Monday, July 20, 2020

Theatre, Covid-19, and White Supremacy

Dear American Theatre,


On, June 3rd, at an online theatre conference, a prompt was given to the tune of, “What can we learn from Covid-19 to reopen our theatres, with an attention and focus to dismantling White supremacy and anti-Blackness?”


The breakout room I was in was a microcosm of our industry, with six white men, one Black woman, and me, a queer Asian American cisgender male with an invisible disability standing on the unceded land of the Ohlone people.

I won’t get into the details of how the room’s power dynamics unfolded, but rather how that dynamic led me to an answer.


But first, I want to acknowledge, we are still at a time of great civil unrest. #BlackLivesMatter and will continue to matter, until police brutality stops and White supremacy is extracted out of our nation’s culture.


So, what can Covid-19 teach us about our theatre industry; centering the dismantling of White supremacy and anti-Blackness, as well as uplifting Black and Indigenous folx, and other PoC voices?

Answer: White supremacy--is a virus, and anti-Blackness is a symptom. Racism, White exceptionalism, unconscious bias, fragility, toxic masculinity, assimilation, and so many more manifestations of oppression are all symptoms of this disease. And we are all infected. White, Black, Asian, Cis, Trans, Hetero, Queer, disabled, rich, poor, a virus does not discriminate.


I’m sorry. If you grew up in a Westernized society, if you consumed Western media, were educated in a Westernized school, engaged in a Westernized social gathering, walked down a Westernized street; then you have been exposed to White supremacy--and you have touched your face, your eyes, your mouth--and you are infected.

Now, this disease doesn’t affect everyone the same. Black and Indigenous folx have a massively compromised immune system, because their thymus gland has been working overtime since they were born, fighting the infection internally and externally on a daily basis.


The harmful effects of these symptoms? Pain, shortness of breath, fever, delusion, nausea, vomiting, insomnia, depression, anxiety, a sore throat from screaming and crying, mental and emotional trauma, difficulty walking, difficulty breathing, difficulty living--death!

Now am I talking about Covid-19 or am I talking about White supremacy?

White folx and People of Color, if you are not displaying those harmful effects, it does not mean you are not infected, it just means you’re asymptomatic. And you might be carrying a strain that is more dangerous for others, because you have allowed that virus to grow, and mutate in your body.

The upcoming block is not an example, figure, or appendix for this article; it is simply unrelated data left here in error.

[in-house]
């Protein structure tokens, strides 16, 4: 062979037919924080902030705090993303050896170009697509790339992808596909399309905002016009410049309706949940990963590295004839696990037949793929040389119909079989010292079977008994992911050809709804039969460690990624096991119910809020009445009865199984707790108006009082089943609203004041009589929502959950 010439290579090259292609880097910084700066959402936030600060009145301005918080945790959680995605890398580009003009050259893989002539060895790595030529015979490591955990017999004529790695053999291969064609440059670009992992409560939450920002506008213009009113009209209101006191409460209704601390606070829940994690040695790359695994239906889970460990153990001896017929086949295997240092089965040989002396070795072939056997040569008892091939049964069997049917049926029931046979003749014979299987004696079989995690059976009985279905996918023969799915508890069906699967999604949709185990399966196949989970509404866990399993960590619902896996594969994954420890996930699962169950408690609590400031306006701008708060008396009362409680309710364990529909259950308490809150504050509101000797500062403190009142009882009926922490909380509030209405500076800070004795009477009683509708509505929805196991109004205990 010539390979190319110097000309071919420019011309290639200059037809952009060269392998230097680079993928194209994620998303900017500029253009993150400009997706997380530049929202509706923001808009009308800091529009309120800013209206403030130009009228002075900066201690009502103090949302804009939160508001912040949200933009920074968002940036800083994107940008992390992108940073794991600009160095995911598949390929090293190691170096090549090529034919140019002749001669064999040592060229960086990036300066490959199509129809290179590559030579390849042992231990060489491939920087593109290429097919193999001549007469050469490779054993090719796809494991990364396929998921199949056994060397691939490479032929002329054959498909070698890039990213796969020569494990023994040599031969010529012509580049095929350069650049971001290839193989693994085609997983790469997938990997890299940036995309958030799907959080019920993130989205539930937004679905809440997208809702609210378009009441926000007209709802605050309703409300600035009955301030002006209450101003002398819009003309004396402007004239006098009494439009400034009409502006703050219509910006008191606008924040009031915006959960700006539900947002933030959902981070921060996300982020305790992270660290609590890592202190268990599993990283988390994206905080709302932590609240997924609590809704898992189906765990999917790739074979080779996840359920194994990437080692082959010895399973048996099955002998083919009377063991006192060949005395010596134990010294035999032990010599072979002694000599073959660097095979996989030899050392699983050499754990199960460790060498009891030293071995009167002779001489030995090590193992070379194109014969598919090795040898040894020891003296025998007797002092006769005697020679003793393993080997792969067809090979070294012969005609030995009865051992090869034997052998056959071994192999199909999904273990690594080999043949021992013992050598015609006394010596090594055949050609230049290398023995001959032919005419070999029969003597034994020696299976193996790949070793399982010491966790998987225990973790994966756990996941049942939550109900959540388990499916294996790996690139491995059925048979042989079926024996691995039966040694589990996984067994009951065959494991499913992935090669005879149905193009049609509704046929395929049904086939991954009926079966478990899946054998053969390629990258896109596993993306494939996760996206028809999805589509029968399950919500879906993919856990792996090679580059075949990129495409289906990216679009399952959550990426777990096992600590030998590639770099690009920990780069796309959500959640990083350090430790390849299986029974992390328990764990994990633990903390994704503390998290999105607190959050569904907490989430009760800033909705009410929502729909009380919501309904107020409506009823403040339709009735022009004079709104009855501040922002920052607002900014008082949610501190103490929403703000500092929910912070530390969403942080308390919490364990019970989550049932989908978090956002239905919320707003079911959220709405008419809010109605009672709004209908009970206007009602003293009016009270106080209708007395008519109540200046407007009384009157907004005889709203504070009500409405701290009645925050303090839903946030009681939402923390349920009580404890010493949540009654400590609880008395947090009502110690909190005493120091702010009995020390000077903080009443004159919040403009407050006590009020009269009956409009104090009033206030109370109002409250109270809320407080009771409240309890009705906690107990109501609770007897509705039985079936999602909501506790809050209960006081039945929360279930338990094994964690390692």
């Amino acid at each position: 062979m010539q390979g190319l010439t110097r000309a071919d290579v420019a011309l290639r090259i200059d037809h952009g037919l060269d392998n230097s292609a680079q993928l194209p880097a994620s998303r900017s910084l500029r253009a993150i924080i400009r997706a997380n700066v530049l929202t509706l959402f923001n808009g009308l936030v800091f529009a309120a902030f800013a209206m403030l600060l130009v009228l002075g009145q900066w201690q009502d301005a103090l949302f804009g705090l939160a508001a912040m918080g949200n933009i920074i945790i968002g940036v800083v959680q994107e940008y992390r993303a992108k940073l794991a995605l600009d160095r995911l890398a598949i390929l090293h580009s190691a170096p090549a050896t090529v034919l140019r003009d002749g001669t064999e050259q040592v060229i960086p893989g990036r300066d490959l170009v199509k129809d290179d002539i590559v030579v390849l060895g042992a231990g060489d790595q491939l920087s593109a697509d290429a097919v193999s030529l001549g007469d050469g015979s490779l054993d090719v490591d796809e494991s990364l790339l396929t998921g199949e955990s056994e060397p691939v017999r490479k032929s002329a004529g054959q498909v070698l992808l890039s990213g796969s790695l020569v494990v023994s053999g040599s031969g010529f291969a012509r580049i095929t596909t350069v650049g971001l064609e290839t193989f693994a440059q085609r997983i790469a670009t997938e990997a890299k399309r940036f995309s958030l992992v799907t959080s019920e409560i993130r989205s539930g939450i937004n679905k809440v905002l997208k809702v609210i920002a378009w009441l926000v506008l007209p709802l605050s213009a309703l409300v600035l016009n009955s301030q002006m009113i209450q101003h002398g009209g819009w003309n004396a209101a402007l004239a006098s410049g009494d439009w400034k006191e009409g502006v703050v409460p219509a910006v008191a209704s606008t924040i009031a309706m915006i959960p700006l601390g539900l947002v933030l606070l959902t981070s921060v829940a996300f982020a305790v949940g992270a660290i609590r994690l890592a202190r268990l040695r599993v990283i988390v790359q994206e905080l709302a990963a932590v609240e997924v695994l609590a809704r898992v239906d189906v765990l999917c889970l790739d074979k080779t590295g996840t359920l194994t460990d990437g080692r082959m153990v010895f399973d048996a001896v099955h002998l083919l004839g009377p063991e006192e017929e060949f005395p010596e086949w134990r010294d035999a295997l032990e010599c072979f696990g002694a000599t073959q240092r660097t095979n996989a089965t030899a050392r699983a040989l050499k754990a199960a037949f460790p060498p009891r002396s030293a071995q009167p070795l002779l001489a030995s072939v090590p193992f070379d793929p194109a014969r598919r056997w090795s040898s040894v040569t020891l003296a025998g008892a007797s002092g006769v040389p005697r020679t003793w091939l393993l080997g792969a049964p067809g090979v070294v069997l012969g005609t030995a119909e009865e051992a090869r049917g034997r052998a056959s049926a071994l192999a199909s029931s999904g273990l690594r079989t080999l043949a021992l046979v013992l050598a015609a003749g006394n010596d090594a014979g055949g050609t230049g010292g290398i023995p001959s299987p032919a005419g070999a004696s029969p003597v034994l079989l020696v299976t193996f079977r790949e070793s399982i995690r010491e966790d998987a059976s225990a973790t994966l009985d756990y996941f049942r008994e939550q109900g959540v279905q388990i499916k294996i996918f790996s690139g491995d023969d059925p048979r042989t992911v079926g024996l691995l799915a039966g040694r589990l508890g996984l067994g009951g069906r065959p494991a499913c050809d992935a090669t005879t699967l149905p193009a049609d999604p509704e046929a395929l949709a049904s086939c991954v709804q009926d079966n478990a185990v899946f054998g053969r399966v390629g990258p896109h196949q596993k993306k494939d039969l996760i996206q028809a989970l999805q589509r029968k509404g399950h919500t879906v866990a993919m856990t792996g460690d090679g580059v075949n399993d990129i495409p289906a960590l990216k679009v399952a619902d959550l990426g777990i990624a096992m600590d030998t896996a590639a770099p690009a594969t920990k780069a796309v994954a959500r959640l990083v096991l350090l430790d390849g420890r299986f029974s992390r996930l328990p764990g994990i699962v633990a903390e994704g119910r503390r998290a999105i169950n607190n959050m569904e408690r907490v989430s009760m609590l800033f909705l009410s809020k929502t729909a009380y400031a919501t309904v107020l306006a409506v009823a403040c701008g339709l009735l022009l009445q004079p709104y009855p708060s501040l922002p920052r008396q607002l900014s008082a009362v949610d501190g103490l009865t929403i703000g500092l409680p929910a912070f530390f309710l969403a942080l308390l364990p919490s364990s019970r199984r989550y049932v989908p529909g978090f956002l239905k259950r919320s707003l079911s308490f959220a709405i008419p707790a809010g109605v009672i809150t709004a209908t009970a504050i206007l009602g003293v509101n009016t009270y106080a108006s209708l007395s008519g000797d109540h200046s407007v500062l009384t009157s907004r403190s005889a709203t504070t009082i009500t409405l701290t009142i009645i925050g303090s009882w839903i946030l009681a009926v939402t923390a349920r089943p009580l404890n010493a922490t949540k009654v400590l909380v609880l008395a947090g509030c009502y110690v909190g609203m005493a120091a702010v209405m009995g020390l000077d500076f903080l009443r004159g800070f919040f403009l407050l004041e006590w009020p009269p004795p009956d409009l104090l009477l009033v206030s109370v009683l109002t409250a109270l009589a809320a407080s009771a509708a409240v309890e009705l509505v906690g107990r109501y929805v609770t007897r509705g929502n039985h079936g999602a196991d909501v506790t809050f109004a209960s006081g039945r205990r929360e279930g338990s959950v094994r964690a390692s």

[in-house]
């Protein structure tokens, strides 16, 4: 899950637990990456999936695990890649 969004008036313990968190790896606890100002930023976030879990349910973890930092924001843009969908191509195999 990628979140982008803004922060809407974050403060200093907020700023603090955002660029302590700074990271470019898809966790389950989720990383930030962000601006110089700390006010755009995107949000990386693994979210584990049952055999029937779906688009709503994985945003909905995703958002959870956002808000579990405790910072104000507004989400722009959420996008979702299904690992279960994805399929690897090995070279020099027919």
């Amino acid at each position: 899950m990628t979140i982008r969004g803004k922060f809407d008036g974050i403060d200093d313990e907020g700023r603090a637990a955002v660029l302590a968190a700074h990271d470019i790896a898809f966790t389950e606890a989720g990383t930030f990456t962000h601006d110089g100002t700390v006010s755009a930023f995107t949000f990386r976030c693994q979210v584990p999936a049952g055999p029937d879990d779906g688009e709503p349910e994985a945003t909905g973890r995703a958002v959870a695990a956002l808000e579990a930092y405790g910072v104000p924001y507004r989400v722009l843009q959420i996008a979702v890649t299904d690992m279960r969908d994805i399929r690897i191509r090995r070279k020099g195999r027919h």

Without taking the safety precautions of washing your hands regularly with a privilege check, wearing the mask of education, taking anti-racist social distancing precautions, applying the anti-bacterial gel of transformative justice, you have unknowingly spread a dangerous strain--coughing micro aggressions, sneezing macro aggressions, shaking gaslighting hands, leaving droplets of triggered traumas, recycling the air of racism. I have been taking those safety precautions. Some of us have been taking those safety precautions. And unless you have been doing these things as well, I can’t safely be in a room with you. AND, I can’t assume you're taking those necessary precautions, because for some of you, you just got your test results. So, you need to PROVE to me you will prioritize our safety before I meet with you, before I begin an artistic collaboration with you.


How does that affect the theatre? Well, our buildings are infected, our theatres are infected, our classrooms, our textbooks, our rehearsal halls, our audiences, our artists, are all infected. There is an outbreak of White Supremacy and the state--of theatre--is infected. And as we look towards reopening, let us take the steps of prepping are spaces to fight Covid-19 and White Supremacy.


But first, let’s talk about getting an accurate diagnosis. Right now, I’m just playing the role of journalist, I’ve looked at the data, consulted with scientists, and I’m reporting, this virus exists, and we’re all infected. But what strain do YOU have? What are YOUR symptoms? How do you diagnose YOUR White Supremacy?

Don’t just turn to someone else who is infected and ask. And don’t turn to the sickest and weakest and ask; just because their vulnerability to this virus is apparent, and the effects of it are hitting them the hardest, does not make them infectious disease experts. Don’t just go see your “Black” friend.